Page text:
4. Massachusetts Department of Environmental Protection. TTHM in Drinking Water: Information for Consumers. https://www.mass.gov/service-details/tthm-in-drinking-water-information-for-consumers#:~:text=What%20are%20TTHM%3F,the%20water%20into%20the%20airAccessed April 1, 2021.

5. WHO. Trihalomethanes in Drinking-water. https://www.who.int/water_sanitation_health/dwq/chemicals/THM200605.pdfAccessed April 1, 2021.

6. IARC. Monographs On The Identification of Carcinogenic Hazards to Humans: List of Classifications.https://monographs.iarc.who.int/list-of-classificationsAccessed April 1, 2021.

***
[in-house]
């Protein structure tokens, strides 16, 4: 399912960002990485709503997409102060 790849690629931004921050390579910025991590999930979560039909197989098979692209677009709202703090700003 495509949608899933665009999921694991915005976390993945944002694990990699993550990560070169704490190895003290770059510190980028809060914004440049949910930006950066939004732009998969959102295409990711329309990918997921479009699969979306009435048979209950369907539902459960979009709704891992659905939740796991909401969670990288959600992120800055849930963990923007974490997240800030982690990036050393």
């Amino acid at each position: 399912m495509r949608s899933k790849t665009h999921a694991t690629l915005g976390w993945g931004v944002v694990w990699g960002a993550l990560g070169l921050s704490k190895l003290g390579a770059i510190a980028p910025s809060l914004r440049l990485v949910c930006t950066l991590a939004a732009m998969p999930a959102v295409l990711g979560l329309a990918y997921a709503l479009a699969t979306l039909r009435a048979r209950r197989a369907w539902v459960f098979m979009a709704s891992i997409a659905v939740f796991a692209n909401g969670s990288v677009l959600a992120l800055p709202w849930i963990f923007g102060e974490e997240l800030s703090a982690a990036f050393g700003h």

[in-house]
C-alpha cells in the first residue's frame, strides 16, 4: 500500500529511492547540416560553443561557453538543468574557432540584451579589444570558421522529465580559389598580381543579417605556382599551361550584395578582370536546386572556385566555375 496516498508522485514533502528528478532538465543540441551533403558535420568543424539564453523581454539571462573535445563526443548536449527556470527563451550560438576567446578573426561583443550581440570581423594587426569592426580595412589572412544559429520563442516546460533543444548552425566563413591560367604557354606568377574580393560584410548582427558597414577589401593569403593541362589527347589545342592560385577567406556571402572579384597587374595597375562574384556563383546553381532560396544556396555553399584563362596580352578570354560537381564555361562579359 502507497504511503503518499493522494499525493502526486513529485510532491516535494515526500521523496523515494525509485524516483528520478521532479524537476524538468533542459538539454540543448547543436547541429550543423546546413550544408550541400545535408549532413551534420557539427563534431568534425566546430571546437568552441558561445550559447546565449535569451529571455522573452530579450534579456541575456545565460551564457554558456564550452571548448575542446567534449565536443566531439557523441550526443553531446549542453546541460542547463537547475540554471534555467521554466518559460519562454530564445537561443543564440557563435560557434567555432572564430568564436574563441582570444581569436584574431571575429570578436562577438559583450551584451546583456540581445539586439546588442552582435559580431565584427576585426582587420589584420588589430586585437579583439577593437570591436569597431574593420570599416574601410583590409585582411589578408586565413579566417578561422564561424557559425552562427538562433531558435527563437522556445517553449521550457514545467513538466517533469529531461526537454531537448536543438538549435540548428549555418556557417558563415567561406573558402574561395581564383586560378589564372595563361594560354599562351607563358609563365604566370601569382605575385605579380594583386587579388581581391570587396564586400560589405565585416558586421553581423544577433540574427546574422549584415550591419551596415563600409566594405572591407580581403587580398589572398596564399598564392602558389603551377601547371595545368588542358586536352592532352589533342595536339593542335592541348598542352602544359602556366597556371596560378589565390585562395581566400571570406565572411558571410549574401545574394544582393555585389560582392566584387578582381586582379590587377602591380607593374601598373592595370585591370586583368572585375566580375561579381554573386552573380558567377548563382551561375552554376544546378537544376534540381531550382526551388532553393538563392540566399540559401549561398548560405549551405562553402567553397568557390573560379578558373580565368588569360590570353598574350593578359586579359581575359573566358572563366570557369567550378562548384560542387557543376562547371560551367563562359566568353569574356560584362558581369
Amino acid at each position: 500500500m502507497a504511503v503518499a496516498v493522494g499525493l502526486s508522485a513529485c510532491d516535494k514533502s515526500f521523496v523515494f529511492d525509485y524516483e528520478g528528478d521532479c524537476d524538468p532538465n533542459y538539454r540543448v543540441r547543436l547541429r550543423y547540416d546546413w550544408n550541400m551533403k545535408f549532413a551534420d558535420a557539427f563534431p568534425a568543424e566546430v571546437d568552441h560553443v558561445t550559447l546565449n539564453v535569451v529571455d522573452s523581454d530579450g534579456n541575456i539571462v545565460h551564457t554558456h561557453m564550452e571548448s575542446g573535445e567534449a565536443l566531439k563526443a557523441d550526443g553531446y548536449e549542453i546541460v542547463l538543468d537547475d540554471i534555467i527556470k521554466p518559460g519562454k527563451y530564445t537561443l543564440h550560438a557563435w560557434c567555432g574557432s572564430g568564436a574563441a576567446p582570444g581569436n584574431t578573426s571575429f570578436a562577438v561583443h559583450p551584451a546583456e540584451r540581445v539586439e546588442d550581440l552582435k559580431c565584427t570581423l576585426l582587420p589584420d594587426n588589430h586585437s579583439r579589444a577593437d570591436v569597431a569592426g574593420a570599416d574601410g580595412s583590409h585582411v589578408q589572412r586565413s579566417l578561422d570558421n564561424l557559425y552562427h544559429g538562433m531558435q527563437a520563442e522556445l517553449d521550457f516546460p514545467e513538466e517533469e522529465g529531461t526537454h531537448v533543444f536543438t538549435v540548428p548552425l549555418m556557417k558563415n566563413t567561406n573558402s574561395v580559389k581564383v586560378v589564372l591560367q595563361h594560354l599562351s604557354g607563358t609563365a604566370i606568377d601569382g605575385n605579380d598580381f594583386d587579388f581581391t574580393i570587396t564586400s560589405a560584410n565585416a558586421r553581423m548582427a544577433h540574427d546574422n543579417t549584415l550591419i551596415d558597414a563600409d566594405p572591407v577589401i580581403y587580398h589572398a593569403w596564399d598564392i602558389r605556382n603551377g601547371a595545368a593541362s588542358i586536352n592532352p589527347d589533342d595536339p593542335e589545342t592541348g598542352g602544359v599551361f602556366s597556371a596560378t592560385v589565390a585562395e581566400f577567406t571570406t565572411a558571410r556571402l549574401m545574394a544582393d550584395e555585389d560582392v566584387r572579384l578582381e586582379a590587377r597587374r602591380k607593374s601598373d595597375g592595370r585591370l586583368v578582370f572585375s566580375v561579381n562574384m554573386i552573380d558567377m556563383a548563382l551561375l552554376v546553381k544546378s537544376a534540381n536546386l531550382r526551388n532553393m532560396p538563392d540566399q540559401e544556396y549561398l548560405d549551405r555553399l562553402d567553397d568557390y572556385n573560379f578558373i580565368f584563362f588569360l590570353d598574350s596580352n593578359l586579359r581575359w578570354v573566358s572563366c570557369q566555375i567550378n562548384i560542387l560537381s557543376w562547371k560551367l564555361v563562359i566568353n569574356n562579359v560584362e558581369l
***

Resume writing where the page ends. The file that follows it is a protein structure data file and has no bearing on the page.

7. NTP. Report on Carcinogens (ROC), Fourteenth Edition: Chloroform. https://ntp.niehs.nih.gov/ntp/roc/content/profiles/chloroform.pdf Accessed April 1, 2021.

8. NTP. Report on Carcinogens (ROC), Fourteenth Edition: Bromodichloromethane. https://ntp.niehs.nih.gov/ntp/roc/content/profiles/bromodichloromethane.pdfAccessed April 1, 2021.

9. U.S. FDA. Small Entity Compliance Guide: Bottled Water and Residual Disinfectants and Disinfection Byproducts. https://www.fda.gov/regulatory-information/search-fda-guidance-documents/small-entity-compliance-guide-bottled-water-and-residual-disinfectants-and-disinfection-byproductsAccessed April 1, 2021.